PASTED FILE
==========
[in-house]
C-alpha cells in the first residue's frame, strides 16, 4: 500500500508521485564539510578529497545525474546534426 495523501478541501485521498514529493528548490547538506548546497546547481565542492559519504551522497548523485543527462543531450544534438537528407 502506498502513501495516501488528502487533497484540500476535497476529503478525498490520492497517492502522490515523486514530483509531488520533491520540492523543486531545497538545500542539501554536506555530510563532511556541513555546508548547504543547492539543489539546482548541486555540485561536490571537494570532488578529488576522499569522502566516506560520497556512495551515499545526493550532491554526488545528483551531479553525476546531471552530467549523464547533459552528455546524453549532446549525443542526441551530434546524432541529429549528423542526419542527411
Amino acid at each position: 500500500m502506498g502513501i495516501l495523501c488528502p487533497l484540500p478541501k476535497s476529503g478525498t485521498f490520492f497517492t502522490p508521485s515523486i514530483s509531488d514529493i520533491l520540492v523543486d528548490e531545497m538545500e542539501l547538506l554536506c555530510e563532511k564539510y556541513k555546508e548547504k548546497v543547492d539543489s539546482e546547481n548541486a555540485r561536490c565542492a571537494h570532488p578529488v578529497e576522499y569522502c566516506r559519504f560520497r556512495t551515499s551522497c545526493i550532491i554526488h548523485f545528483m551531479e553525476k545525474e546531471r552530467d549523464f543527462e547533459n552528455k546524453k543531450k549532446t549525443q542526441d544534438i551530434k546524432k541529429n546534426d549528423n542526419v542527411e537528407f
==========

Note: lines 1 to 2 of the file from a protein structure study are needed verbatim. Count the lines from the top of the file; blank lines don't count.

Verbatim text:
[in-house]
C-alpha cells in the first residue's frame, strides 16, 4: 500500500508521485564539510578529497545525474546534426 495523501478541501485521498514529493528548490547538506548546497546547481565542492559519504551522497548523485543527462543531450544534438537528407 502506498502513501495516501488528502487533497484540500476535497476529503478525498490520492497517492502522490515523486514530483509531488520533491520540492523543486531545497538545500542539501554536506555530510563532511556541513555546508548547504543547492539543489539546482548541486555540485561536490571537494570532488578529488576522499569522502566516506560520497556512495551515499545526493550532491554526488545528483551531479553525476546531471552530467549523464547533459552528455546524453549532446549525443542526441551530434546524432541529429549528423542526419542527411